C.S. Lewis’ Account of the Sublime

In my Philosophy of C. S. Lewis class, we read The Abolition of Man, which begins with a critique of a children’s story book regarding the use of the word sublime. The second chapter of the children’s story book, which Lewis refers to as The Green Book by Gaius and Titius, quotes the story of Coleridge at the waterfall. There are two tourists in the story, one which calls the waterfall ‘sublime’ and the other ‘pretty.’ Coleridge endorses the first judgment and rejects the second with disgust. Gaius and Titus comment that,

“When the man said This is sublime, he appeared to be making a remark about the waterfall… actually… he was not making a remark about the waterfall, but a remark about his own feelings. What he was saying was really I have feelings associated in my mind with the word ‘Sublime’, or shortly, I have sublime feelings. This confusion is continually present in language as we use it. We appear to be saying something very important about something: and actually we are only saying something about our own feelings.”1

From this passage, Lewis contends that this book wrongly impresses on young readers that “all sentences containing a predicate of values are statements about the emotional state of the speaker, and secondly, that all such statements are unimportant.”2 Although Gaius and Titus’ understanding of the definition of sublime as a feeling associated in the mind is correct (according to Kant’s definition), what Lewis criticizes is Gaius and Titus’ reaction to the use of the word sublime. Gaius and Titus condemn using the word sublime because they believe making remakes about one’s own feelings towards an object is inferior to making a remark about the physicality of the object. Rather than saying something about how we feel, Gaius and Titus think we should talk about the structure and aesthetics of the waterfall. Lewis disagrees, arguing for the importance of emotions and feelings in youth.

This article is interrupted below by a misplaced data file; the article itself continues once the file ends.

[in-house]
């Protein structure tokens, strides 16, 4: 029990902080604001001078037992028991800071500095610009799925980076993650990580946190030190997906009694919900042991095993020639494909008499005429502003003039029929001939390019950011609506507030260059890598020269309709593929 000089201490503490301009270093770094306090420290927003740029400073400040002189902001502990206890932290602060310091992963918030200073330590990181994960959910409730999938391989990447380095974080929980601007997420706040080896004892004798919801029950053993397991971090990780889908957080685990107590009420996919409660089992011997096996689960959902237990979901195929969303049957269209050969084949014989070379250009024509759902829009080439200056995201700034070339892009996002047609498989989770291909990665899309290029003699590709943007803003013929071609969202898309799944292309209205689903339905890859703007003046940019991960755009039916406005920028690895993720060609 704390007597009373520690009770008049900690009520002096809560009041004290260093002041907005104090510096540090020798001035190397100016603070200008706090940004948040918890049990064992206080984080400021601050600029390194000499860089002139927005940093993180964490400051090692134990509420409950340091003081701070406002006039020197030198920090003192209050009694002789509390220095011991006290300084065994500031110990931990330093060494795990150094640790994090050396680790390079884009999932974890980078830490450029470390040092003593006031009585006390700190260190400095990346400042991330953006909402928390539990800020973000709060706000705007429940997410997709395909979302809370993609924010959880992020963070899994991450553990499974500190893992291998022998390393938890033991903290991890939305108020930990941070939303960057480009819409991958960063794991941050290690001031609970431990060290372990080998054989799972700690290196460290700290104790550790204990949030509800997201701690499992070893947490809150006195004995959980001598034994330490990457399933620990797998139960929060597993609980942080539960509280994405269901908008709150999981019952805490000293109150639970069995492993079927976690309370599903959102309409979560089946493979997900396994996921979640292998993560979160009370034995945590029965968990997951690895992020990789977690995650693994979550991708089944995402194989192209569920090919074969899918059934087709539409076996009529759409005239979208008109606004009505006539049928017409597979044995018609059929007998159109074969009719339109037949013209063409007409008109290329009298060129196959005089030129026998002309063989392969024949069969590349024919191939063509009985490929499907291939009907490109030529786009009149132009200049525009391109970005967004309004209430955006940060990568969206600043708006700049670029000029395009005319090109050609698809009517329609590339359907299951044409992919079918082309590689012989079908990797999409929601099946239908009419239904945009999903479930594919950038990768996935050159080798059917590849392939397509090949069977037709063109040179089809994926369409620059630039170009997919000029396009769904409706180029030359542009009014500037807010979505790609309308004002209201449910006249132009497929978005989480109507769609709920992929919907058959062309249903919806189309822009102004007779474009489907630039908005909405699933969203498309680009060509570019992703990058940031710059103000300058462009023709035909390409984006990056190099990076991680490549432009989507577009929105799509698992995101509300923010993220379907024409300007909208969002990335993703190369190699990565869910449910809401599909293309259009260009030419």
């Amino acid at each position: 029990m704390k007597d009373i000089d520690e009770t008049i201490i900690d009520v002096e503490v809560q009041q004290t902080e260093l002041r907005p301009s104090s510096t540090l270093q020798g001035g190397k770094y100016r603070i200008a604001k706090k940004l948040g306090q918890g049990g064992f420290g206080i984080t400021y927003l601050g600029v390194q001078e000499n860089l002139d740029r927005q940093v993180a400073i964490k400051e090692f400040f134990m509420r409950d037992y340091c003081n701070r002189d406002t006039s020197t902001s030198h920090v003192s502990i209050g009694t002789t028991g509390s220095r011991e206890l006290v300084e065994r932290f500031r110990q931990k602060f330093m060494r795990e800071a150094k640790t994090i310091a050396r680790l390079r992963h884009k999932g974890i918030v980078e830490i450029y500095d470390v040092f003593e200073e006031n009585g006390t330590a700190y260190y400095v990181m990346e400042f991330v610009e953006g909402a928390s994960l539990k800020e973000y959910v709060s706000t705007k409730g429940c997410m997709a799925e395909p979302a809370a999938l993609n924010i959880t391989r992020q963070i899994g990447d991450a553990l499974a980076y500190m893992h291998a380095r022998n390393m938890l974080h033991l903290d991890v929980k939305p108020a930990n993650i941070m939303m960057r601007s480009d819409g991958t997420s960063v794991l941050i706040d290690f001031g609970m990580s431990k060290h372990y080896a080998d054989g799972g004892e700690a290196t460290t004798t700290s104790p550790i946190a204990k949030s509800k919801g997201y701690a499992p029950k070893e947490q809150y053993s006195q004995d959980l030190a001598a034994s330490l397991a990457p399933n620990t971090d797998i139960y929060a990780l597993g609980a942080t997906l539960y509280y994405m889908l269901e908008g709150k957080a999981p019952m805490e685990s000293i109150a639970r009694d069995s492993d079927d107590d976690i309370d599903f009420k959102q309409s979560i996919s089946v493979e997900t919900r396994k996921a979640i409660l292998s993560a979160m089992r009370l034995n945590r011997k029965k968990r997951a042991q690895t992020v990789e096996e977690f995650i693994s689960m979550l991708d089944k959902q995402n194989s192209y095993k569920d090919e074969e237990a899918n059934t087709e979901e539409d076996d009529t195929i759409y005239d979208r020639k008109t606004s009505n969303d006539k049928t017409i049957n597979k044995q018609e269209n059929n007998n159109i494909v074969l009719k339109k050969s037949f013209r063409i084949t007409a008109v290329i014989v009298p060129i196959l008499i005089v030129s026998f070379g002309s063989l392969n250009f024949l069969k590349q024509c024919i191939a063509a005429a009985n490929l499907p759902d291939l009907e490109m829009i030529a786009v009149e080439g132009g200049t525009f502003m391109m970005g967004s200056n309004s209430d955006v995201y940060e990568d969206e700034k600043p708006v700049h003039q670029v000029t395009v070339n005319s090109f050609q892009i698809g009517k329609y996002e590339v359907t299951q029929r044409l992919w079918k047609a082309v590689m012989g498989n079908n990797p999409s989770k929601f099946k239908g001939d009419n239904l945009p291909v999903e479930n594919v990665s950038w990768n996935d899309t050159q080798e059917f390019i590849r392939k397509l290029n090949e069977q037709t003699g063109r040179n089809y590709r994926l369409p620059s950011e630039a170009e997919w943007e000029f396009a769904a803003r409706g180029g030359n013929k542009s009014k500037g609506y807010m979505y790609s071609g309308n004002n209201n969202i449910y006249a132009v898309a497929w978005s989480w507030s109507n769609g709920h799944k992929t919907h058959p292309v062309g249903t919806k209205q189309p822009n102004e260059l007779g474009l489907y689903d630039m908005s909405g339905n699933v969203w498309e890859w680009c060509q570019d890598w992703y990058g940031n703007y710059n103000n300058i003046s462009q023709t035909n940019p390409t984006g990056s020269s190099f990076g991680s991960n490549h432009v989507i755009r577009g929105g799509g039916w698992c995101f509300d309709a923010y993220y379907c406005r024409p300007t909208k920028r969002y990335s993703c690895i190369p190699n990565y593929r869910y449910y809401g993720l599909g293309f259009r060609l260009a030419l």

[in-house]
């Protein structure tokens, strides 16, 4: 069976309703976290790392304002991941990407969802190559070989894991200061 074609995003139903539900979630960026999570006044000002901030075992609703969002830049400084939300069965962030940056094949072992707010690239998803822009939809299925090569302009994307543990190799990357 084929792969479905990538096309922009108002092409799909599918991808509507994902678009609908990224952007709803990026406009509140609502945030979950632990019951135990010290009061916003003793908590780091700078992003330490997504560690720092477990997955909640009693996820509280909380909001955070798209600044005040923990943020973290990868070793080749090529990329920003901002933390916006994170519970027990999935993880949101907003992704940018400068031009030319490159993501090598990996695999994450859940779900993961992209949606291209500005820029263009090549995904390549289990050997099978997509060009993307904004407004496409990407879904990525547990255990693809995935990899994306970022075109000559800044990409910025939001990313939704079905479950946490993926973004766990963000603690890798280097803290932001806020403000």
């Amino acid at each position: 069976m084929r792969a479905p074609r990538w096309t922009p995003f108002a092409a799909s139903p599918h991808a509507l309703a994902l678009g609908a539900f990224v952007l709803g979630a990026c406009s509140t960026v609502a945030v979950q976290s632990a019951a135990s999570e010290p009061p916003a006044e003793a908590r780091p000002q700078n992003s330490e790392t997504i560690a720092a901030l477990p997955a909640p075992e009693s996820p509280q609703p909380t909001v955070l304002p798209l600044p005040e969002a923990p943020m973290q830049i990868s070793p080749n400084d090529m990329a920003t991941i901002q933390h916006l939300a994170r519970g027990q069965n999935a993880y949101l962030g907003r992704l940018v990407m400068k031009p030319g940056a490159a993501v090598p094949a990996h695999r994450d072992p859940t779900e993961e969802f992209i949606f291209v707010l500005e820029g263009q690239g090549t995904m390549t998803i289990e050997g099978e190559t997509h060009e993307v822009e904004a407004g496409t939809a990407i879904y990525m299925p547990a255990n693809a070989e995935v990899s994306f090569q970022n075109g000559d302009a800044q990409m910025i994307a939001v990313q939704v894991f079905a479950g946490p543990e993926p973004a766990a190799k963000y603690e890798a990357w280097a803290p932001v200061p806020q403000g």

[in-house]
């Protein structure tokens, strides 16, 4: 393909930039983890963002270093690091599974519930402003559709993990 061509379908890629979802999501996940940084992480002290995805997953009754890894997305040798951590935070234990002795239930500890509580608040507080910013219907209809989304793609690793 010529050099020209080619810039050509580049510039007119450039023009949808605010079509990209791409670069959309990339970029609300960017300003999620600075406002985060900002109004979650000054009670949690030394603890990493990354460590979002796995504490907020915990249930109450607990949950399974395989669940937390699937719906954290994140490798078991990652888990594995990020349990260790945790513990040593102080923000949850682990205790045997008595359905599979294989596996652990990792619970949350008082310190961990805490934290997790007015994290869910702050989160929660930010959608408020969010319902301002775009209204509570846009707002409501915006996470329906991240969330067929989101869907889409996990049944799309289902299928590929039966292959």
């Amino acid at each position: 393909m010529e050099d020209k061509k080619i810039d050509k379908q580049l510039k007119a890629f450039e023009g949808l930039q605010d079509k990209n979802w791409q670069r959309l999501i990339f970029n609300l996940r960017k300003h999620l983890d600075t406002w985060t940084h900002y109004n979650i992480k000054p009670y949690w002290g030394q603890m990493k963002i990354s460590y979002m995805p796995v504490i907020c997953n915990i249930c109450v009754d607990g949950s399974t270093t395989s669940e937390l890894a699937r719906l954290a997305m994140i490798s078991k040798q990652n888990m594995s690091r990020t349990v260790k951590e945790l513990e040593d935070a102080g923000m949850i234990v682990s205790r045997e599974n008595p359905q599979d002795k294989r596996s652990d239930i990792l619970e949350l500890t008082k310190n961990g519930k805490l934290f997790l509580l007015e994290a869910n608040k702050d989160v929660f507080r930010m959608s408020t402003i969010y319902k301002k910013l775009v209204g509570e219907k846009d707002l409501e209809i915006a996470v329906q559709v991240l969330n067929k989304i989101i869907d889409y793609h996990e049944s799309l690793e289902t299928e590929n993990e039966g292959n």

I agree, as would Kant, with Lewis that expressing emotions and feelings is important and should not be condemned. Kant says, sublimity “is not contained in anything in nature, but only in our mind.”3 How else could we express the tension without our faculties than by using the word sublime? Teaching young readers to express their emotions, especially male readers, is integral to their development. Hence, understanding and using terms like sublime should be encouraged, not condemned in modern education.

1. Lewis, C. S. (2013). The Abolition of Man. Place of publication not identified: Exciting Classics. page 2-3.

2. Lewis, C. S. (2013). The Abolition of Man. Place of publication not identified: Exciting Classics. page 4.

3. Kant, Critique of Judgment, Guyer translation, section 28. page 264.


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